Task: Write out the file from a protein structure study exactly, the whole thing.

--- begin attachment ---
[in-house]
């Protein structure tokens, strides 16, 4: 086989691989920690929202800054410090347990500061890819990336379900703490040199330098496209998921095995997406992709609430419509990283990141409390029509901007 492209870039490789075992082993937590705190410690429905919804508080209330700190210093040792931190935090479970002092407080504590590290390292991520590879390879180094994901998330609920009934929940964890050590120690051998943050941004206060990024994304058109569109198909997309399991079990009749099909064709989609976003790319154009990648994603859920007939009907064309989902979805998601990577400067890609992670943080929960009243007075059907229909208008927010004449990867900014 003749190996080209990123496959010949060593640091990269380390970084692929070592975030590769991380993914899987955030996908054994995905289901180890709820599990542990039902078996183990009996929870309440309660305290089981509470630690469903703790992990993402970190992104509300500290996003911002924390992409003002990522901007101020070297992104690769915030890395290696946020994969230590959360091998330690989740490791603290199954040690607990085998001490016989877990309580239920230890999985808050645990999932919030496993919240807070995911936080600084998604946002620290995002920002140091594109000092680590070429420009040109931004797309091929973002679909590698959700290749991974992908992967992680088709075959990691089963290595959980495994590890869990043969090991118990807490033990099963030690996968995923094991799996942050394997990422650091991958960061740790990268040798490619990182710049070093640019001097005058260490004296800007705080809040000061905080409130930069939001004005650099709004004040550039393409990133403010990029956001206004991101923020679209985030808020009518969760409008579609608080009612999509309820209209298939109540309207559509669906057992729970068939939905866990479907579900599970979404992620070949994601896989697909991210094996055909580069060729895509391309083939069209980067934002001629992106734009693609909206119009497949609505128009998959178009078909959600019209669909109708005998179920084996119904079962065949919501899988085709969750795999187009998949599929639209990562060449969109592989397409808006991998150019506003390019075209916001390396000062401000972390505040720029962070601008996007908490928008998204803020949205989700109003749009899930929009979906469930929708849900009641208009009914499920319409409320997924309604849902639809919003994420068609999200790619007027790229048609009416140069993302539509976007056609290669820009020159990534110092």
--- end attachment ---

[in-house]
């Protein structure tokens, strides 16, 4: 086989691989920690929202800054410090347990500061890819990336379900703490040199330098496209998921095995997406992709609430419509990283990141409390029509901007 492209870039490789075992082993937590705190410690429905919804508080209330700190210093040792931190935090479970002092407080504590590290390292991520590879390879180094994901998330609920009934929940964890050590120690051998943050941004206060990024994304058109569109198909997309399991079990009749099909064709989609976003790319154009990648994603859920007939009907064309989902979805998601990577400067890609992670943080929960009243007075059907229909208008927010004449990867900014 003749190996080209990123496959010949060593640091990269380390970084692929070592975030590769991380993914899987955030996908054994995905289901180890709820599990542990039902078996183990009996929870309440309660305290089981509470630690469903703790992990993402970190992104509300500290996003911002924390992409003002990522901007101020070297992104690769915030890395290696946020994969230590959360091998330690989740490791603290199954040690607990085998001490016989877990309580239920230890999985808050645990999932919030496993919240807070995911936080600084998604946002620290995002920002140091594109000092680590070429420009040109931004797309091929973002679909590698959700290749991974992908992967992680088709075959990691089963290595959980495994590890869990043969090991118990807490033990099963030690996968995923094991799996942050394997990422650091991958960061740790990268040798490619990182710049070093640019001097005058260490004296800007705080809040000061905080409130930069939001004005650099709004004040550039393409990133403010990029956001206004991101923020679209985030808020009518969760409008579609608080009612999509309820209209298939109540309207559509669906057992729970068939939905866990479907579900599970979404992620070949994601896989697909991210094996055909580069060729895509391309083939069209980067934002001629992106734009693609909206119009497949609505128009998959178009078909959600019209669909109708005998179920084996119904079962065949919501899988085709969750795999187009998949599929639209990562060449969109592989397409808006991998150019506003390019075209916001390396000062401000972390505040720029962070601008996007908490928008998204803020949205989700109003749009899930929009979906469930929708849900009641208009009914499920319409409320997924309604849902639809919003994420068609999200790619007027790229048609009416140069993302539509976007056609290669820009020159990534110092």